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Review: This Thing Called the Future by J.L. Powers

Monday, June 13, 2011
5 Stars: An Incredible Read
Hardcover: 208 Pages
Publication: April 12, 2011 by Cinto Puntos Press

Khosi lives with her beloved grandmother Gogo, her little sister Zi, and her weekend mother in a matchbox house on the outskirts of Pietermaritzburg, South Africa. In that shantytown, it seems like somebody is dying all the time. Billboards everywhere warn of the disease of the day. Her Gogo goes to a traditional healer when there is trouble, but her mother, who works in another city and is wasting away before their eyes, refuses even to go to the doctor. She is afraid and Khosi doesn't know what it is that makes the blood come up from her choking lungs. Witchcraft? A curse? AIDS? Can Khosi take her to the doctor? Gogo asks. No, says Mama, Khosi must stay in school. Only education will save Khosi and Zi from the poverty and ignorance of the old Zulu ways.

School, though, is not bad. There is a boy her own age there, Little Man Ncobo, and she loves the color of his skin, so much darker than her own, and his blue-black lips, but he mocks her when a witch's curse, her mother's wasting sorrow, and a neighbor's accusations send her and Gogo scrambling off to the sangoma's hut in search of a healing potion.

J.L. Powers holds an MA in African history from State University of New York-Albany and Stanford University. She won a Fulbright-Hays grant to study Zulu in South Africa, and served as a visiting scholar in Stanford's African Studies Department. This is her second novel for young adults.

This Thing Called the Future by J.L. Powers is a powerful and moving coming-of-age story about Khosi, a fourteen-year-old girl living in a modern South African shantytown. It seems like someone is dying all the time, and billboards hang everywhere, warning people about AIDS. Many people believe that it is a curse. As a young adolescent, Khosi finds herself attracting unwanted attention by men interested in her body, especially one particular drunk who seems to have taken an unpleasant interest in her. There is also the witch on the hill who claims that she’ll come for Khosi one day.

Khosi is just like any other teenage girl. She only wants to find the right guy, someone her age—someone like Little Man Ncobo who seems to be developing a mutual interest in her. She wants to get an education, but her wishes don’t seem possible considering how poor her family is. Then her family’s next-door neighbor claims that Khosi’s mama stole from her, and Khosi’s mama comes home sick one day.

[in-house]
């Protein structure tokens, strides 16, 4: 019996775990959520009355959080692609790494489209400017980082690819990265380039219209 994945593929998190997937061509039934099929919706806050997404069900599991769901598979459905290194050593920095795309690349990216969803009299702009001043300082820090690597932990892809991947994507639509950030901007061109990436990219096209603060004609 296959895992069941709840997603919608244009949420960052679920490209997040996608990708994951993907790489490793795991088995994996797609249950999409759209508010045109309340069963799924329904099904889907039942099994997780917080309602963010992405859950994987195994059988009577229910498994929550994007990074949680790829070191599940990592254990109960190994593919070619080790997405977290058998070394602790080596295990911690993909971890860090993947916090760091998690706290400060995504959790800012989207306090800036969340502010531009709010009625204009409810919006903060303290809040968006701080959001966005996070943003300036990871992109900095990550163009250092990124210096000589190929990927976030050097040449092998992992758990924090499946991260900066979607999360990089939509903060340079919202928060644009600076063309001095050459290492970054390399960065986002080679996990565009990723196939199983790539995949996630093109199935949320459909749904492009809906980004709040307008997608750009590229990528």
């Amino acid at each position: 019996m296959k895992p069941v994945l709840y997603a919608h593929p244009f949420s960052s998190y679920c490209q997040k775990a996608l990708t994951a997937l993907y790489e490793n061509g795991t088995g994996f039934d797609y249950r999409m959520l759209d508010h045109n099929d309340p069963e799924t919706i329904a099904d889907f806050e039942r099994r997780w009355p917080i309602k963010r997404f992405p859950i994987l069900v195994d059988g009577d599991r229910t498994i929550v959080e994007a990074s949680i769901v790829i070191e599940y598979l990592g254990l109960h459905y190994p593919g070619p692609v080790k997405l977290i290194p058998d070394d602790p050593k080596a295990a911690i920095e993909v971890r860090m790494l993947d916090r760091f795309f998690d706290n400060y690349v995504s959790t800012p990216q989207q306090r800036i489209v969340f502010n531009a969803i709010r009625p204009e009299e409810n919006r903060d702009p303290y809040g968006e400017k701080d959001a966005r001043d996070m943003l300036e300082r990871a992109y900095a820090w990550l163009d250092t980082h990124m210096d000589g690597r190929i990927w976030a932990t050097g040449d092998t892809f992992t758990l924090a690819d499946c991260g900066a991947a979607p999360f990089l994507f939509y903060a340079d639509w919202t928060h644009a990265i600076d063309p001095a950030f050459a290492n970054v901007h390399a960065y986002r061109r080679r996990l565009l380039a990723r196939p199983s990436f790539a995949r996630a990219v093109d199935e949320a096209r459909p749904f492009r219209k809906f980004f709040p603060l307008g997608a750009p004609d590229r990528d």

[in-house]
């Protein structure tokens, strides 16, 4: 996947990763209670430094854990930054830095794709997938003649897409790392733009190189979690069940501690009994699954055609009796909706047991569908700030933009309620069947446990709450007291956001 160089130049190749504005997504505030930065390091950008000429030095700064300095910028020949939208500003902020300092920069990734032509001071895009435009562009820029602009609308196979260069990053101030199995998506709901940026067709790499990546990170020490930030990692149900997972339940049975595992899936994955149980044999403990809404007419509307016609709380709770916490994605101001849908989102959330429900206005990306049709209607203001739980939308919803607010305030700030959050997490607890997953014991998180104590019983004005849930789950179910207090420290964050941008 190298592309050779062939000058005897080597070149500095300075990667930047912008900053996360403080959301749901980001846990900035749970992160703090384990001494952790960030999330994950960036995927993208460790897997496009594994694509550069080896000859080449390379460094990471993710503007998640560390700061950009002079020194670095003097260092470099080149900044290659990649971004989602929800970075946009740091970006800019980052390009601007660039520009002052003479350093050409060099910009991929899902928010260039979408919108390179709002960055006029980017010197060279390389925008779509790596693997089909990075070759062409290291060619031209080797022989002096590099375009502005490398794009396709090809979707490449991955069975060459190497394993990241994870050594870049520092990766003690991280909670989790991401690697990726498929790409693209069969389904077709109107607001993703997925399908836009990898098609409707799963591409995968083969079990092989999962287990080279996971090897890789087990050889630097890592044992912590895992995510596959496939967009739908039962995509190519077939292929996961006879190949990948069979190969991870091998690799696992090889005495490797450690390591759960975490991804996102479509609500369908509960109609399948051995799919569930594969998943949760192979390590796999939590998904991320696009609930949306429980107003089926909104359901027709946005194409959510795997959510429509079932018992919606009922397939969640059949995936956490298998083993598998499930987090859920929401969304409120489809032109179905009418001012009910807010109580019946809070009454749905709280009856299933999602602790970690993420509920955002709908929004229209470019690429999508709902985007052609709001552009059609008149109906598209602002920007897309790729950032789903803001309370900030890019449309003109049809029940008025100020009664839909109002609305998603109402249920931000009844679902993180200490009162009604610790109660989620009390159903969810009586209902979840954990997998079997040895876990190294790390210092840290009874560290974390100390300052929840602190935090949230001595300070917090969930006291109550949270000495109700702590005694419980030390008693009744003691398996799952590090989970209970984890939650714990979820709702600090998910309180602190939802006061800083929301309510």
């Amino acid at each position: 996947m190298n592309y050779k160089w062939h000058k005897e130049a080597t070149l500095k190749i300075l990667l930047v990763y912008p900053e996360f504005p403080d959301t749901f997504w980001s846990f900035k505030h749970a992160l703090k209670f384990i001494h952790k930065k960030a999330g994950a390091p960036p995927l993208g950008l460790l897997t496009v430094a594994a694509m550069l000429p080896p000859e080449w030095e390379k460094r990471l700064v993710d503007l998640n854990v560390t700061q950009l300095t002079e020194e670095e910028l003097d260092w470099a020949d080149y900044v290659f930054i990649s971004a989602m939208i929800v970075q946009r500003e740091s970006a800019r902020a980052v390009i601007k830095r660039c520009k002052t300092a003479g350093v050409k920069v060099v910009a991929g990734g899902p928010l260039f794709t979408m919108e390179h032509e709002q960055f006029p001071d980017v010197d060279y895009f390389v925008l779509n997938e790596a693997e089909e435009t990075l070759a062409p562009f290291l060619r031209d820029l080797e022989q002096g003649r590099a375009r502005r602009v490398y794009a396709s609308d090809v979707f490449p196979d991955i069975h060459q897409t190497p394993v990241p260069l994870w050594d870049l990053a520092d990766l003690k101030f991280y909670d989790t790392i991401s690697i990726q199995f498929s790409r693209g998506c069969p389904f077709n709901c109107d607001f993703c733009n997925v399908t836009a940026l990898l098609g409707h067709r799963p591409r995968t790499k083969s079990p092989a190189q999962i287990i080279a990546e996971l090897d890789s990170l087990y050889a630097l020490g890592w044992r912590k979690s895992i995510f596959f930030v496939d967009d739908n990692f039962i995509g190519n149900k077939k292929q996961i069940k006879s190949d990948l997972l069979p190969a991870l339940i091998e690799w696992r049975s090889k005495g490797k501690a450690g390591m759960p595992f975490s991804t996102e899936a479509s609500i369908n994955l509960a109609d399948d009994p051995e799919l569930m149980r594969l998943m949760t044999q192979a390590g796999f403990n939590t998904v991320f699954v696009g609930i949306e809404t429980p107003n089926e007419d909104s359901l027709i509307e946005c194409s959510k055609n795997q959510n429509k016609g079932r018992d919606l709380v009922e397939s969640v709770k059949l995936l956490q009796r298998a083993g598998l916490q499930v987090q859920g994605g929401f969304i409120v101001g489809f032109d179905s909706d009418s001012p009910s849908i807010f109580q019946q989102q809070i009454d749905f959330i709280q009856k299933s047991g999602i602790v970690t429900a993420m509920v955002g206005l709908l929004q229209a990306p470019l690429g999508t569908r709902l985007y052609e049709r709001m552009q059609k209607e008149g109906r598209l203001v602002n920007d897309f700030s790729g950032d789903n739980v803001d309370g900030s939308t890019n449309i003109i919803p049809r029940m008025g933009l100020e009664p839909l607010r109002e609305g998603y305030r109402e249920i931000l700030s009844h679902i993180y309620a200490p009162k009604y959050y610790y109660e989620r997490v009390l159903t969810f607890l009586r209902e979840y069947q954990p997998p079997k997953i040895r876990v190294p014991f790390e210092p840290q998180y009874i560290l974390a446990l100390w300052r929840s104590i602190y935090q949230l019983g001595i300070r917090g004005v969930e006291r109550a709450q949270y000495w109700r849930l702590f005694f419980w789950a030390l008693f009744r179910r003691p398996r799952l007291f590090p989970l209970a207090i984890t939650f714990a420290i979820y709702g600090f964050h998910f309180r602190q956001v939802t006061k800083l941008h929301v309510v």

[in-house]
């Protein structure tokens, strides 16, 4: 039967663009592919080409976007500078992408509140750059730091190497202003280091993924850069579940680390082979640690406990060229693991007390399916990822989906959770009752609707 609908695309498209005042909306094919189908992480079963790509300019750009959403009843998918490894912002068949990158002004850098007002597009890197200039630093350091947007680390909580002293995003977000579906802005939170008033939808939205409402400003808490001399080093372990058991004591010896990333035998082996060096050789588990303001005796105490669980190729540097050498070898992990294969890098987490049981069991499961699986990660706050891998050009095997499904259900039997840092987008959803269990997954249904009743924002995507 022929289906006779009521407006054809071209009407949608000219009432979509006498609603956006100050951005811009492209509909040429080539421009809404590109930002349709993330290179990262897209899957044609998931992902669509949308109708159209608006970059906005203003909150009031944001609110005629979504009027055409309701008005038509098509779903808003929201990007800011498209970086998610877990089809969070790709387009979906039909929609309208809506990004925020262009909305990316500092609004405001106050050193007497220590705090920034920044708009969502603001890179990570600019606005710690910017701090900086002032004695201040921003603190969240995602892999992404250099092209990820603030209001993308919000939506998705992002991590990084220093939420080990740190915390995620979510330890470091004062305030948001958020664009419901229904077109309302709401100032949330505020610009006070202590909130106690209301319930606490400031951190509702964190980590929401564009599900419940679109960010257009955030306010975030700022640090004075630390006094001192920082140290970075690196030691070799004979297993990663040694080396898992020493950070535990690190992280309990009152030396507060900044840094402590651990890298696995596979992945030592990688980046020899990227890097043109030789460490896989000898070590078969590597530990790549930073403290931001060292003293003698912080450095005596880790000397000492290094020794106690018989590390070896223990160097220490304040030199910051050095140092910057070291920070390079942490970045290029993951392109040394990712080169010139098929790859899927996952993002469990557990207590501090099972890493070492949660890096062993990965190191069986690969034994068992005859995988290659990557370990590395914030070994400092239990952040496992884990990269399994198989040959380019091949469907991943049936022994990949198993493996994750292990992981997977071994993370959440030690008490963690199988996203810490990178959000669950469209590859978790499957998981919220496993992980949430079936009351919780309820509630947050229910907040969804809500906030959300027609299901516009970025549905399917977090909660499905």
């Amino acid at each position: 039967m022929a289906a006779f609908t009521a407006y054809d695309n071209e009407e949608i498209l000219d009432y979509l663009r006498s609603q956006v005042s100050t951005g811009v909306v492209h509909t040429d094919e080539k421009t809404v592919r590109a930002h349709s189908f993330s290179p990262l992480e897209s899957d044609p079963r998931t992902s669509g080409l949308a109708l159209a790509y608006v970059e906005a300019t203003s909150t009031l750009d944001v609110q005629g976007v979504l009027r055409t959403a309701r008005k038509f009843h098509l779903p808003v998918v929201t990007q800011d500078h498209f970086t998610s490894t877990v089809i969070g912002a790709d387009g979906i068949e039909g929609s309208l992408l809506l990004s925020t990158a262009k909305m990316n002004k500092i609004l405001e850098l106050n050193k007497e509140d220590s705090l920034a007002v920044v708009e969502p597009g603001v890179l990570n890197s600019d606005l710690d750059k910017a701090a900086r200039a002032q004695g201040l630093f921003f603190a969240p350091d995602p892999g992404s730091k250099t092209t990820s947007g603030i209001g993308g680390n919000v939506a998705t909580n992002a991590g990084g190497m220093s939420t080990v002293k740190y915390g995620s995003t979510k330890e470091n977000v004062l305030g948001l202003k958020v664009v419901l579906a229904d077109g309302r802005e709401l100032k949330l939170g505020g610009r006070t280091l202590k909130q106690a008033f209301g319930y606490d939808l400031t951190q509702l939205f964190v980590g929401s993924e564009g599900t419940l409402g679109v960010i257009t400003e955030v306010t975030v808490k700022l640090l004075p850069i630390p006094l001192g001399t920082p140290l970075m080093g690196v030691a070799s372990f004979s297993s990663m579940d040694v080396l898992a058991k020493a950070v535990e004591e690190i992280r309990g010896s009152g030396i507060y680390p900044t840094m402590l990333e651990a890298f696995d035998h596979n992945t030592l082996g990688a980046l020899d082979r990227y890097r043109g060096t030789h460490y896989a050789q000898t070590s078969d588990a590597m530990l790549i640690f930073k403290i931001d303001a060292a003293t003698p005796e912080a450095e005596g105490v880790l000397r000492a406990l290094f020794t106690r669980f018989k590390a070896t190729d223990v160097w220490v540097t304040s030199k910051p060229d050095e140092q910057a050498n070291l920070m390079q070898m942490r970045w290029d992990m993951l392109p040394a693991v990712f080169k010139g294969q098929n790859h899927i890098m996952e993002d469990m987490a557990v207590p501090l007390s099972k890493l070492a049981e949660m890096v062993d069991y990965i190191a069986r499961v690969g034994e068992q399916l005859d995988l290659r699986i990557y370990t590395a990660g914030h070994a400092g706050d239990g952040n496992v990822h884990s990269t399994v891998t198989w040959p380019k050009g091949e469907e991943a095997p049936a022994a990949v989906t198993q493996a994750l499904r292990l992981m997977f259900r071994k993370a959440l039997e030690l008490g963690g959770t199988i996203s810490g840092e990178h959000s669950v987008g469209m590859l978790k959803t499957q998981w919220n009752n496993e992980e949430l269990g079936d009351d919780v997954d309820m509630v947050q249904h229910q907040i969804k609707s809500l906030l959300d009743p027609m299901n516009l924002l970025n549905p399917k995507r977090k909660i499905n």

I love how J.L. Powers tackles the issue of the reconciliation of traditional belief with modern ideals. Khosi is caught between Gogo (her grandmother), who believes in both God and the traditional ways, and Mama, who believes in God and science. She loves her biology class, but she always believes in her ancestors. There’s also Little Man, who doesn’t know how to feel about Khosi’s supernatural beliefs.

Powers brings Khosi’s character to life through her desires to protect her family and to be accepted along with her beliefs in God, science, and her people’s traditions. At the same time, Khosi begins receiving dreams from her ancestors that her about danger coming to the family, and she must learn to wield the powers of her ancestors and herself in order to stand up for herself and her family. So she can be the person who she wants to be: strong and independent, like her mama.

This Thing Called the Future is a story filled with culture that teaches you to appreciate family, love, and faith.  You learn that not everything is what it seems to be and that your strongest support will always come from your family, both dead and living, and that you must believe in your own powers. Even with her family and Little Man to back her, Khosi must learn to trust in herself and strengthen her heart as she decides whether or not she possesses the power not only to forget her anger and forgive both the living and the dead.


I received a copy of this book from the author through Goodreads.
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